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Distribution and timing of cell damage associated with olive fruit bruising and its use in analyzing susceptibility

AutorJiménez, Rocío; Rallo, Pilar; Rapoport, Hava F. ; Suárez, Mª Paz
Palabras claveCellular ruptures
Fruit quality
Damage susceptibility
Quantitative parameters
Fecha de publicaciónene-2016
CitaciónPostharvest Biology and Technology 111: 117-125 (2016)
ResumenBruising, damage caused by impact on the fruit during harvesting, is a major limiting factor in the production of table olives and currently restricts the applicability of mechanical harvesting. Bruising is characterized by darkening of the olive fruit surface and softening of the mesocarp or pulp. It decreases final product quality and may cause consumer rejection. This paper describes and quantifies anatomical changes in the olive mesocarp (pulp) related to bruising in fresh olive fruits after an induced impact. The study assessed two harvested table olive cultivars differing in bruise susceptibility (‘Manzanilla de Sevilla’ and ‘Hojiblanca’) at two different times (4 and 24 h after induced impact). Qualitative observations of tissue bruising prior and after histological analysis revealed changes in the damaged mesocarp including ruptured cells, loss of cell wall thickness, and discoloration in the damaged areas. These changes appeared greater in ‘Manzanilla de Sevilla’ than ‘Hojiblanca’, and more evident 24 h after the impact. Bruising damage was quantified using eleven parameters related to the area of the damaged zone, and incidence and position of tissue ruptures. Nine of these parameters changed significantly with time, and significant differences were observed between the two cultivars studied in seven of the parameters. Three of these, the total damaged area (TDA) measured in mesocarp portions prior to histological procedure, the number of tissue ruptures in the mesocarp intersected by circumferential arc2 (located at one-fourth of the pulp thickness from the fruit exterior; Brk-arc2), and the distance from the fruit exterior) to the first found tissue rupture (D-min)), measured in histological preparations, were the most discriminating and easy to assess parameters, and are thus recommended for the evaluation of susceptibility to bruising among harvested table olive cultivars.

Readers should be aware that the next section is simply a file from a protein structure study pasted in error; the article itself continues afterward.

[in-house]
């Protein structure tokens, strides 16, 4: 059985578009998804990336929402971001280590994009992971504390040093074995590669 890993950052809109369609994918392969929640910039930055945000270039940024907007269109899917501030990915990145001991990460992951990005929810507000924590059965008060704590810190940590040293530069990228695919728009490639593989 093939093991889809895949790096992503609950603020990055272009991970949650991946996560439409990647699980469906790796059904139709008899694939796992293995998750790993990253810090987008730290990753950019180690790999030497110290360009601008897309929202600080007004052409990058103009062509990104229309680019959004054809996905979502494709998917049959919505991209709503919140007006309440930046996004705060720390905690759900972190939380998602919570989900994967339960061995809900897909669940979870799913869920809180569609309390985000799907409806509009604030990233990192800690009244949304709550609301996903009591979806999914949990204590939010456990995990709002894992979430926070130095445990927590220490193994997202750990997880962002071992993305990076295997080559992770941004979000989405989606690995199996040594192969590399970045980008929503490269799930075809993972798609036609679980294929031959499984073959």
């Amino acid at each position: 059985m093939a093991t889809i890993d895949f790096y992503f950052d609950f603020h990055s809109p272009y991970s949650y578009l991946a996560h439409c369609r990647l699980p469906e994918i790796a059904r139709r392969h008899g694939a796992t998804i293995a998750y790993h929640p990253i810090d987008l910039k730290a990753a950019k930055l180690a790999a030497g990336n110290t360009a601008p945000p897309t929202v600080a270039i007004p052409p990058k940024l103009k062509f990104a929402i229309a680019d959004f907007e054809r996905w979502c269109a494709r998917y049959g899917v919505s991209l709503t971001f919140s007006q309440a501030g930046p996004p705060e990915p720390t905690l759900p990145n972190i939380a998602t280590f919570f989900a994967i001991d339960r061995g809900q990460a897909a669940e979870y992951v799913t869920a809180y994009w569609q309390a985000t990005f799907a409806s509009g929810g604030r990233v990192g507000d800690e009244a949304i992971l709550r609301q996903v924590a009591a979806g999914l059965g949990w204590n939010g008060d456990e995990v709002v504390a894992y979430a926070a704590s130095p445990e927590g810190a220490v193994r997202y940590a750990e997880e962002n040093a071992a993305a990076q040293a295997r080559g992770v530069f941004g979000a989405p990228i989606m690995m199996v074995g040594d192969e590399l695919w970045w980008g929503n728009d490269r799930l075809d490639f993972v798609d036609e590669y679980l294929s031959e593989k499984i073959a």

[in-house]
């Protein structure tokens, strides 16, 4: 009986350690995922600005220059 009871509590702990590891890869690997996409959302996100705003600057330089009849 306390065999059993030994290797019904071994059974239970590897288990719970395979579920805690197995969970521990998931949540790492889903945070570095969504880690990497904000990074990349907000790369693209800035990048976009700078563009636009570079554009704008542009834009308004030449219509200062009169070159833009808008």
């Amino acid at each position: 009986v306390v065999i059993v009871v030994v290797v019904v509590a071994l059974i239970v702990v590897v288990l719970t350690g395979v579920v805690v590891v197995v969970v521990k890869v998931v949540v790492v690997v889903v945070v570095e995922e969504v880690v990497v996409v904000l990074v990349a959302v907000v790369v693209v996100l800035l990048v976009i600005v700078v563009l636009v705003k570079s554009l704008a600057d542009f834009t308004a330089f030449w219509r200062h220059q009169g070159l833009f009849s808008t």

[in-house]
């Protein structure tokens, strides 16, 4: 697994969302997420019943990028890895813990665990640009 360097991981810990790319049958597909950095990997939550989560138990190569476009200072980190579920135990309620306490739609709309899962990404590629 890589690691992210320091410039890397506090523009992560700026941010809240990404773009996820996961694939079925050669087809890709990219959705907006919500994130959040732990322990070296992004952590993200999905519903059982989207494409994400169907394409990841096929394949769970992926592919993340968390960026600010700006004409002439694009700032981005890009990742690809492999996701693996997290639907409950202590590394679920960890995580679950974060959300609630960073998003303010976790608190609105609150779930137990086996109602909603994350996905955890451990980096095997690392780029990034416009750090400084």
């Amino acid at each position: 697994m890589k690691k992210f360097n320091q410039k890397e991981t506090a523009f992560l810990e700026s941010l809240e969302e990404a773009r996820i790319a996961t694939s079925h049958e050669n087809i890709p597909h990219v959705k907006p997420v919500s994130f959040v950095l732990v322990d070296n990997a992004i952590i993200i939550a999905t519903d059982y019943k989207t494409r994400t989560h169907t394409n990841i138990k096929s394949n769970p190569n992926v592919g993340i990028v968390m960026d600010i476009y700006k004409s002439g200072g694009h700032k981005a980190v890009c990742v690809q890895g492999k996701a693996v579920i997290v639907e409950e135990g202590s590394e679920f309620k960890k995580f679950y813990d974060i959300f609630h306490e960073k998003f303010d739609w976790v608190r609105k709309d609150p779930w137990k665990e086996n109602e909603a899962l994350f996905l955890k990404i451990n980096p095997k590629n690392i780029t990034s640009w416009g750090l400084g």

Versión del editorhttp://doi.org/10.1016/j.postharvbio.2015.07.029
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